Some mics are built with one specific purpose in mind. Others are well rounded and can do more. The Rode NT3 is a mic that falls into this category. I needed something that was going to be versatile, durable, and accurate. I didn’t want to spend an insane amount of money wanted something that was going to be simple to use. Since I’ve been using the NT1-a for a while and absolutely love it, I figured I would give the Rode NT3 a try. Here’s my review:
Review of the Rode NT3
What’s in the Box: The mic, A padded zipper case, a sticker, a clip for your mic stand, a small foam windscreen, instruction booklet.
Physical Characteristics: It fells well built, much like the other Rode mics I’ve had a chance to use. The NT3 can be powered by a 9 volt battery or phantom power from your preamp. It is roughly 9 inches long and the bottom unscrews to access the battery compartment. The battery option is one that is great to have if you’re considering using this mic with a camera for video production. It’s durability and size make an excellent choice for a field mic. There is a power switch so you don’t have to remove the battery every time you use it.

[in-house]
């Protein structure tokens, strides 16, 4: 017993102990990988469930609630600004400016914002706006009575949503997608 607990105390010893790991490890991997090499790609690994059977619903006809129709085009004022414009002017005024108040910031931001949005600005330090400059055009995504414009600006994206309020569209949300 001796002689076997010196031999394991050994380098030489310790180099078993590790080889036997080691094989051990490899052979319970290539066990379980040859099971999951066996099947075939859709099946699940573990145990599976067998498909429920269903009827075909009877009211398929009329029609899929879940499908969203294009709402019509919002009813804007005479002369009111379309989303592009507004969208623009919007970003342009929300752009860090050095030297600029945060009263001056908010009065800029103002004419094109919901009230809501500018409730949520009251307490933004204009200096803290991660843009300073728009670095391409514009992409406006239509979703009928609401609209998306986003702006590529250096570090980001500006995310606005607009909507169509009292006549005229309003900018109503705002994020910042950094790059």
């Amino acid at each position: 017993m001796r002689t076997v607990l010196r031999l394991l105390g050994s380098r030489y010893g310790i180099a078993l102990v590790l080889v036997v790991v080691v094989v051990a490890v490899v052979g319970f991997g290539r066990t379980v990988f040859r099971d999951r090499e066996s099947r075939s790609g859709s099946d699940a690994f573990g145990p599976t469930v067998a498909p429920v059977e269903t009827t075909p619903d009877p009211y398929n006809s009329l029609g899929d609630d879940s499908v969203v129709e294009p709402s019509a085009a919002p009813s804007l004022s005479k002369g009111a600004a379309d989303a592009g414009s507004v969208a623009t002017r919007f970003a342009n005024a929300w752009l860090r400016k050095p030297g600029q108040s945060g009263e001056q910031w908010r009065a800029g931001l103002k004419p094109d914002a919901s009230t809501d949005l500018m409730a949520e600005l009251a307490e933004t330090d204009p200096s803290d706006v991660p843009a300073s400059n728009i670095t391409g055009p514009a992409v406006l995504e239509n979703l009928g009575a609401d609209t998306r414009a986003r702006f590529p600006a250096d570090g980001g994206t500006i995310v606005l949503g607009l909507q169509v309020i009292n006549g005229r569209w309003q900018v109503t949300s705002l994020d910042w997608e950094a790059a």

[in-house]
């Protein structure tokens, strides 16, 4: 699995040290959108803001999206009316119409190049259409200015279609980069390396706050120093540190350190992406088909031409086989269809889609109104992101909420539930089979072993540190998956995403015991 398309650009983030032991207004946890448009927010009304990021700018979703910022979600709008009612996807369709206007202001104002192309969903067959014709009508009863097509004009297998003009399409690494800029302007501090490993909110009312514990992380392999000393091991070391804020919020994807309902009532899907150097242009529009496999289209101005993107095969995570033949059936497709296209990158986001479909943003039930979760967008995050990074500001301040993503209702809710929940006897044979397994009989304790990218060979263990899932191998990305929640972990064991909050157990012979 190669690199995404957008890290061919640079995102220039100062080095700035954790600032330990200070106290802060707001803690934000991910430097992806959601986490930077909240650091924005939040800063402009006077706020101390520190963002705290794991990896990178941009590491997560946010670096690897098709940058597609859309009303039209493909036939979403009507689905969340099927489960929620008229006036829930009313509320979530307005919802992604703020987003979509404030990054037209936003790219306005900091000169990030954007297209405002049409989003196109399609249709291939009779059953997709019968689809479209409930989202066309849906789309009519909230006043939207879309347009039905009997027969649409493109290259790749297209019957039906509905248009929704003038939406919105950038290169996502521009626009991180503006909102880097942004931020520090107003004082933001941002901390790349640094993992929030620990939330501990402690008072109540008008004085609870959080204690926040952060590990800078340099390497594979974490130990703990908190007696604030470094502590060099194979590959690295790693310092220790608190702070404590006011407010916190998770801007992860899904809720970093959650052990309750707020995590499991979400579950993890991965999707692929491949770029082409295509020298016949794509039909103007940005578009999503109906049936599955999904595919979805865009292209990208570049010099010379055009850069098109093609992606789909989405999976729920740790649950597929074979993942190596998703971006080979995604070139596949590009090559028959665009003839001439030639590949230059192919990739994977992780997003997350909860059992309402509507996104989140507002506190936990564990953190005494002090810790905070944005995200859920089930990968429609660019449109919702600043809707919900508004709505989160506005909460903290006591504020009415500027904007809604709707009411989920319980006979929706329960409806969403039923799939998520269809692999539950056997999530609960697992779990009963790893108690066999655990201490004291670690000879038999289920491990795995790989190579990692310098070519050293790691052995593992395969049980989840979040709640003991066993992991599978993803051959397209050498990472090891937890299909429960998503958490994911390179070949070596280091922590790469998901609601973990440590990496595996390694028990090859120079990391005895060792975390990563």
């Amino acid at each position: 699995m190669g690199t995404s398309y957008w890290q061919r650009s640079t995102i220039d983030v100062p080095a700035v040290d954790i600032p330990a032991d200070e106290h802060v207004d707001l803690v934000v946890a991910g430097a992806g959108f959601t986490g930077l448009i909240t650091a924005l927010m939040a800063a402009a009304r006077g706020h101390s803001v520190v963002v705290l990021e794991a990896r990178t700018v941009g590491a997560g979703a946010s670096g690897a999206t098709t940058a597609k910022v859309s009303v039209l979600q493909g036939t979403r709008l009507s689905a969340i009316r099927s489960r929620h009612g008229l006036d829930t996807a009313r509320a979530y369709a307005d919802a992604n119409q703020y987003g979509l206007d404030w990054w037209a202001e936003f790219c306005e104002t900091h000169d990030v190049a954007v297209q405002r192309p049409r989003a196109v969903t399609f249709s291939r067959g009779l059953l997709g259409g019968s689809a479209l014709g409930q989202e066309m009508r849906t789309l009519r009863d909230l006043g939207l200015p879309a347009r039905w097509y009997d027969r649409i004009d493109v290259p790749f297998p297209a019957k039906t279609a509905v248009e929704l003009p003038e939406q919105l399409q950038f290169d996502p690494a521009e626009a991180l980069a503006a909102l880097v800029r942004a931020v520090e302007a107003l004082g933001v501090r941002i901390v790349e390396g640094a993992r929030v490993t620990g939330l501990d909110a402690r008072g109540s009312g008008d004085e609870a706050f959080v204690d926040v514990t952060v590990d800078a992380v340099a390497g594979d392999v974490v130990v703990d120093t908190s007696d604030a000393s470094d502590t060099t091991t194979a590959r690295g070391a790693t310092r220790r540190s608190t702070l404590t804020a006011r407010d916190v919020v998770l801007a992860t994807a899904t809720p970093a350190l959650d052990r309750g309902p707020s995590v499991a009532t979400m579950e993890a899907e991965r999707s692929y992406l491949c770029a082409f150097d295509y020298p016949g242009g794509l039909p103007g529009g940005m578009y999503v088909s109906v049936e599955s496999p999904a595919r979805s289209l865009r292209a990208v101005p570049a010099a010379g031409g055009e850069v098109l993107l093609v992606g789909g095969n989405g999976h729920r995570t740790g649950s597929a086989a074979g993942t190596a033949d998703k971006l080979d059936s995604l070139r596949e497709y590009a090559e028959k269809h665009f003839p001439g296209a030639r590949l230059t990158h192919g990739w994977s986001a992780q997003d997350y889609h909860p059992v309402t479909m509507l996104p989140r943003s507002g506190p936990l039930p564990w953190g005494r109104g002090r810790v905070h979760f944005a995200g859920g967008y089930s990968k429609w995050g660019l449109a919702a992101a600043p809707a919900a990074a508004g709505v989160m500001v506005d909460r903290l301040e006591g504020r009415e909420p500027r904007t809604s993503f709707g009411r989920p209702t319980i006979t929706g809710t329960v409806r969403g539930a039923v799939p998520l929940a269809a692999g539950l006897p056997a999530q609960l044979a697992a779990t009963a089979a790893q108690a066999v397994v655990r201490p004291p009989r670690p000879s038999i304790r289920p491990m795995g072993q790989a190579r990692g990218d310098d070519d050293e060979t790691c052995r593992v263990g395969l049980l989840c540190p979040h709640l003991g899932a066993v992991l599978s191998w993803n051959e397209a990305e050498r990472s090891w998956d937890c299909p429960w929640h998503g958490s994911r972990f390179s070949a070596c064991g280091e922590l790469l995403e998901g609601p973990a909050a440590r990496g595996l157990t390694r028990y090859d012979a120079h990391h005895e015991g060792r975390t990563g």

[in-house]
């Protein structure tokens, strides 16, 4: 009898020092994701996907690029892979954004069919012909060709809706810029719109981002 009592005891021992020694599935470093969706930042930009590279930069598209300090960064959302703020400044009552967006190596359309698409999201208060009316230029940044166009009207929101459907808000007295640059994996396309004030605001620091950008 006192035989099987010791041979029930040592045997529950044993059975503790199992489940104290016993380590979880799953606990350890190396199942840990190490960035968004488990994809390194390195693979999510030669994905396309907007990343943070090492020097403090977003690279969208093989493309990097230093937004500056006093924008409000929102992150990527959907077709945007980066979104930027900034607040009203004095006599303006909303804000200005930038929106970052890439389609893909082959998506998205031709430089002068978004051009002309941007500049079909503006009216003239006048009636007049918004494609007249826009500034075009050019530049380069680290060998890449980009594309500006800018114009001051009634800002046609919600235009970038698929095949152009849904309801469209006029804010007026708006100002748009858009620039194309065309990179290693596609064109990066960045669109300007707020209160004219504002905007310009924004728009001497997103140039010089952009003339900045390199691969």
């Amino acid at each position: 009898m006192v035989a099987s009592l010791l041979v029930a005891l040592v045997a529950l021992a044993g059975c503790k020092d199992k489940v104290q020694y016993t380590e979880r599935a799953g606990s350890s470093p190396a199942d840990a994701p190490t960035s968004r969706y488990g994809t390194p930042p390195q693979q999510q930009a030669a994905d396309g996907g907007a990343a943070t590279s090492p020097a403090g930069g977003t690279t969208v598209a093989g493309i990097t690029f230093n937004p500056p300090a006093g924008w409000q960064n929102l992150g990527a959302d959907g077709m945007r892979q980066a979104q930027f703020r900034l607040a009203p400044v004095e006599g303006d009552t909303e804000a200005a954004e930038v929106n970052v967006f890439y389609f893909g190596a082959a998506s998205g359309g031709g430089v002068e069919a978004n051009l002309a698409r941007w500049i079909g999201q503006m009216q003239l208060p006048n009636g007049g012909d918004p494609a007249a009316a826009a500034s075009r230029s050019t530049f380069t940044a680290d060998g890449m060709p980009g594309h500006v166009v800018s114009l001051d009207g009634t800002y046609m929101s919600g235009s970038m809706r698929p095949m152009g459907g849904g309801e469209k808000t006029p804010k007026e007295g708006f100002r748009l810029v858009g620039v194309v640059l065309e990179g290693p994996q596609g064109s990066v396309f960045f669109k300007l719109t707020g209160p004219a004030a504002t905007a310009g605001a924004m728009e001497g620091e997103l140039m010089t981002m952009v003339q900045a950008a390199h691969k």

Potential Applications: I use this mic mostly for acoustic guitar and hand percussion. It Represents the high end very well with a lot of presence in the sound, and the design allows for good room ambiance. It actually records room and outdoor conversation pretty good. I imagine that this would be a great field mic for low-budget video production.
Overall Thoughts: I think that this mic has multiple of uses in a home studio. It can be used to record any acoustic instruments, which is a plus, but it also sounds good when recording from slightly farther away. I like the way it sounds as a reinforcement mic. Take a listen to these two tracks.
NT3 and NT1-a blend
The first one is the NT3 by itself, positioned roughly 10 inches from the 12th fret of the neck of the guitar. The second one is the NT3 blended with the an NT1-a located roughly 12 inches from the back of the body of the guitar. As you can hear, the two mics compliment each other pretty well. I would imagine that this would make a fairly decent overhead mic on a drum kit based on the response I was getting from it. Unfortunately I am not able to try that at this time, however other reviews of the NT3 have said that this is one of the things it does best.
I also used the Rode NT3 to record the electric guitar parts in this cover of Here Comes Your Man (Ham), as opposed to my usual SM57. Not bad.
Listen to Here Comes Your Ham
All in all I would say that this mic would make a fine addition for any home studio. It’s multiple uses make it a great asset to have.